Goats are smart! I've had some or a lot for many years now. I liked my Boers, they were a friendly and non aggressive group, overall. I led my bucks with a collar. Same with my Nubians & Saanens now. The one you had around as a child was totally out of control! The bucks will want to rub on you but I've not had any attack! If several together and you have treats, you might get pushed as they crowd in for their share. 😁 My regular milkers know their name and come to it when called. If it's milking time, others will come and know their turn in line. Of course I have 20 now, plus 16 kids. Only a couple would be like having a couple big dogs walking with me.

I hope you are able to visit some goats that have been handled properly. They really are nice animals and very social. But you fear is well founded!! Don't apologize for it. Starting with young ones would most likely work best for you. Like many have said. The hair sheep may be an option.
 

I need a horse

Exploring the pasture
Joined
Apr 8, 2021
Messages
2
Reaction score
2
Points
19
Umm most male goats are mean but if treated properly they can be the sweetest!
 

Taffy&Pretzel

Just born
Joined
Apr 3, 2021
Messages
2
Reaction score
1
Points
4
H
My husband and father-in-law keep pushing for goats on the farm. I am however, to put it bluntly quite terrified of goats lol Now you are probably thinking that's absurd and I won't argue with you it might sound very silly to most people. The story behind my fear of goats starts when I was 10. Our next door neighbor kept a single buck (I believe nubian). It was "disbuded" , but of course his horns grew back and they NEVER had it fenced they just let this guy free roam. My parents always made me walk to my grandmother's house every day which was on the other side of this neighbors house with the goat. This goat would always come onto the road to chase me, head butt me and even would try to jump on me (I'm assuming mount since he was alone all of the time). I would layer my clothes and wear an oversized canvas carhartt coat to try and cushion myself from this goat and even then I would have grapefruit sized bruises on my sides and scrapes all over. He even nicked my face with a horn one once and I still to this day have a small scar from where he got a little chunk of skin out of my face. Eventually the neighbors were forced to get rid of the goat because I wasn't the goats only victim and other neighbors complained. He would attack anyone on the road walking, he even attacked the neighbors little dog when she was taking it for a walk and then the goat started to headbutt people trying to knock them off of their bicycles. He also went full crazy and started trying to headbutt cars that drove by (it was a dirt road so most people didn't drive above 20 mph). I still to this day avoid going anywhere near goats, but my husband and father-in-law LOVE goats. They have been planning out a goat yard and goat barn while I'm sitting here sweating up a storm watching my childhood fears come to life again😅 However, I don't want to let my fear stop him from getting goats if that's what he wants. Basically I'm willing to learn and try, but need a little reassuring before he brings any goats home. So my questions are based on your personal experience:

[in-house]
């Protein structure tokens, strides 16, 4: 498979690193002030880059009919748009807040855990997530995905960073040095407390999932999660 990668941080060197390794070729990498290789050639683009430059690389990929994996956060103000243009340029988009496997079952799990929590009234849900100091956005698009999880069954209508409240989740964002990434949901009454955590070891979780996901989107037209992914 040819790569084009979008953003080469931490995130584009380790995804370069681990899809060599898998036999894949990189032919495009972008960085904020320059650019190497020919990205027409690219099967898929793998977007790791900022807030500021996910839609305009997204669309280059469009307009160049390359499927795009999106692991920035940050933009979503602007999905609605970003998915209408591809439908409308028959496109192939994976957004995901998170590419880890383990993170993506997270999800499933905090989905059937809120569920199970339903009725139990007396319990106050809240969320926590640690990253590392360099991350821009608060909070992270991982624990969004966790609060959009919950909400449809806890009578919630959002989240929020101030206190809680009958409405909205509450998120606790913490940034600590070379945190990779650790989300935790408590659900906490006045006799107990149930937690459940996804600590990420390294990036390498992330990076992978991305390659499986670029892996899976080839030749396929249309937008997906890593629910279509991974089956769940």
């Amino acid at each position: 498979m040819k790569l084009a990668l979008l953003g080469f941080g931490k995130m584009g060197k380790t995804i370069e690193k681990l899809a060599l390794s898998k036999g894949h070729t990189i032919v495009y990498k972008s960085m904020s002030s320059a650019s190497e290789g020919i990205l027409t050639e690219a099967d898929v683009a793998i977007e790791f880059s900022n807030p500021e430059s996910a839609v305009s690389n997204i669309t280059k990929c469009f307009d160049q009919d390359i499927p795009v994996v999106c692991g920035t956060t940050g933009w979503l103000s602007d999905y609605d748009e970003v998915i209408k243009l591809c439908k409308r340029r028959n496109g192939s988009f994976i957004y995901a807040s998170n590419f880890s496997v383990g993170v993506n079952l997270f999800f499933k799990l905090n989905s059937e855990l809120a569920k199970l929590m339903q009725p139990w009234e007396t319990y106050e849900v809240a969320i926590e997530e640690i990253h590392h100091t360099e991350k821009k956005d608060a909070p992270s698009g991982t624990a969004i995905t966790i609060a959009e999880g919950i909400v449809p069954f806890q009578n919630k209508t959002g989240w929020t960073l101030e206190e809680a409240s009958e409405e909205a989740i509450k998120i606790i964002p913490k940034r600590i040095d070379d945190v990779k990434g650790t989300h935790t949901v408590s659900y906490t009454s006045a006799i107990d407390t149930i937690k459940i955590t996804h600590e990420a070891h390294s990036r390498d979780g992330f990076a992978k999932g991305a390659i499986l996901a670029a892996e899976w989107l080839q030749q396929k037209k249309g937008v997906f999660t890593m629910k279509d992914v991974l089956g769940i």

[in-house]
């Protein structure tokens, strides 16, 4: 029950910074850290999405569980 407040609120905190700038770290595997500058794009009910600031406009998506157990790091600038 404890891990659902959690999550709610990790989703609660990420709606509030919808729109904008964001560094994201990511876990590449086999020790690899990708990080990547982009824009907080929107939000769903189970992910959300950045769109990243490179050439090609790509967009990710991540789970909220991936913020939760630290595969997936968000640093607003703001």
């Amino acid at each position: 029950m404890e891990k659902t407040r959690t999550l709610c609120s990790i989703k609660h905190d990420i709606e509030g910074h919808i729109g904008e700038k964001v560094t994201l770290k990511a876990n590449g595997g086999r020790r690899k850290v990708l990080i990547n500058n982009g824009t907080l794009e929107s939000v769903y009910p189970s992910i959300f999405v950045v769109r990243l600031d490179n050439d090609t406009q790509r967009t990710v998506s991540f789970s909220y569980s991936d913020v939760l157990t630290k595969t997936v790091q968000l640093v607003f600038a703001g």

-What goat breeds are the most docile?
-Are male goats in general very aggressive?
-Is it purely each goat is it's own individual and it's a hit or miss personality thing?
-Or was it simply because the neighbors kept a lone buck that made him so aggressive?
-Would it be better to stick with only does?
-Also I know goats are herd animals so how many goats does it take for a goat to feel most comfortable and like they have their own herd?
-I'm a reader are there any recommended books on goat handling/goat behaviors?